Call it the case of the missing dwarfs.
Scientists have been searching the skies for dwarf galaxies – faint, ancient clumps of stars that merged early in the universe's history to form large galaxies such as the Milky Way.
Theory says lots of these dwarfs should still be around, like collections of spare parts, orbiting larger galaxies. But too few have appeared in astronomers' telescopes to match the theory.
Now, a team of astronomers reports that it has detected a dwarf galaxy orbiting an enormous elliptical galaxy some 10 billion light-years away.
This munchkin is the most distant dwarf galaxy yet discovered, and weighs in at an estimated 113 million times the mass of the sun – middling for a dwarf galaxy.
Researchers found it by detecting its gravitational influence on light from an even more-distant object – a result some astrophysicists call the first convincing evidence that this approach works for finding dwarf galaxies across such vast expanses of space.
The discovery, reported in the Jan. 19 issue of the journal Nature, shows that the process, known as gravitational lensing, "is going to be important as we try to flush this problem out," says James Bullock, an astrophysicist specializing in galaxy evolution at the University of California at Irvine.
At least two other groups have reported discovering dwarf galaxies using gravitational lensing, acknowledges Simona Vegetti, leader of the team that discovered the dwarf and physics fellow at the Massachusetts Institute of Technology in Cambridge, Mass.
The approach the others used allowed them to claim a detection, but the technique wasn't powerful enough to yield an estimate of the dwarf galaxy's mass or whether the system held more than one dwarf galaxy, Dr. Vegetti says.
Her team's approach allows estimates of both.
Dwarf galaxies don't have the eye-popping appearance of galaxies such as the Pinwheel or Andromeda galaxies.
Over the past several years, astronomers have found 25 newly identified dwarfs orbiting the Milky Way and the Andromeda galaxy. Most are dimmer than any previously known dwarfs. And a few are so dim they could be mistaken for globular clusters, typically collections of 1,000 or more stars whose mutual gravity keeps the group together.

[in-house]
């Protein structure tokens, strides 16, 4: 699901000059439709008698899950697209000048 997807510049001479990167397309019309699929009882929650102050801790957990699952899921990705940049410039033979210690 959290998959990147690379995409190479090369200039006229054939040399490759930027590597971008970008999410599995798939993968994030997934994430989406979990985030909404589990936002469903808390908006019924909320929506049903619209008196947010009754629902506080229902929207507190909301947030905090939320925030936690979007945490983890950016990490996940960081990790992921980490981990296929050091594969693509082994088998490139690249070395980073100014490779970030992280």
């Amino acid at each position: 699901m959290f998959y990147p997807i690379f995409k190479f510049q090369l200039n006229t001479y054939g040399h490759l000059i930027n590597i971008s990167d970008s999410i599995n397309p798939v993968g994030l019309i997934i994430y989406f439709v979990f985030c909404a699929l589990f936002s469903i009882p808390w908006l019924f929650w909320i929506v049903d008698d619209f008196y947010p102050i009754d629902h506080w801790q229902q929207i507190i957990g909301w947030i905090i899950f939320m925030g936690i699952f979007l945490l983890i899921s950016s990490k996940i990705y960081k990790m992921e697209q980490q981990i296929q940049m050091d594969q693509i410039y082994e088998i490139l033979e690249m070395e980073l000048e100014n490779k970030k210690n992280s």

Despite their lack of visual zip, dwarf galaxies have come to be recognized as fossils from the early epochs of galaxy formation.
Over the past decade or so, however, the hunt for these galactic no-seeums has gained momentum, explains Dr. Bullock, who was not part of the research team involved in the observation.
The reason: The currently favored picture of galaxy formation, known as the cold dark matter theory, predicts that far more dwarf galaxies should be present than astronomers have seen as they hunt for starlight from the objects.
Cold dark matter is thought to comprise 90 percent of all the matter in the universe. It emits no light; its presence is inferred from the influence its gravity exerts on galaxies and clusters of galaxies.
Each galaxy is thought to have formed within its own vast cocoon of dark matter, then to have grown as it merged or collided with others.
The theory itself is on firm footing, Bullock explains. But since the theory seems to be pretty robust, it's predictions relating the distribution of numbers and masses of dwarf galaxies should also be robust.
Essentially, the theory allows researchers to derive an estimate of the number of dwarf galaxies that should be present at different masses. Dwarfs with the lowest masses, hence the faintest galaxies, should be the most numerous, Vegetti says.
So far, this aspect of the theory is more bust than robust at visible wavelengths. The Milky Way, for instance, should host thousands of dwarfs, she says, but so far, astronomers have found 30.
Vegetti's team tried an approach that doesn't look directly for a dwarf galaxy's starlight. Instead it takes advantage of gravitational lensing – the gravity from a massive galaxy bending and magnifying light from another object behind it. The galaxy acting as the lens may be obscured by intervening dust or gas. But astronomers know it's there by a tell-tale ring of light that forms around its location.
The team associates its dwarf galaxy with a large elliptical "lens" galaxy known prosaically as JVAS B1938+666. The dwarf showed up as an "excess" lensing effect at a unique spot along the ring of light surrounding the main galaxy. The team's unique approach to processing the data, gathered at the Keck Observatory on Hawaii's Mauna Kea volcano, allowed it to tease out the dwarf's mass.
Where galaxies like the Milky Way reside in vast halos of dark matter, dwarf galaxies are thought to exist within smaller "subhalos," like bubbles within bubbles. In some cases, the number of stars in a dwarf galaxy could be so few that the only way to detect it is through the gravitational influence of its dark-matter subhalo, some researchers suggest.
What if a more-exhaustive search fails to reconcile the gap in dwarf-galaxy numbers, especially for the smallest dwarfs?
"If they don't exist, then you have to change the properties of dark matter" to account for their absence, Vegetti says.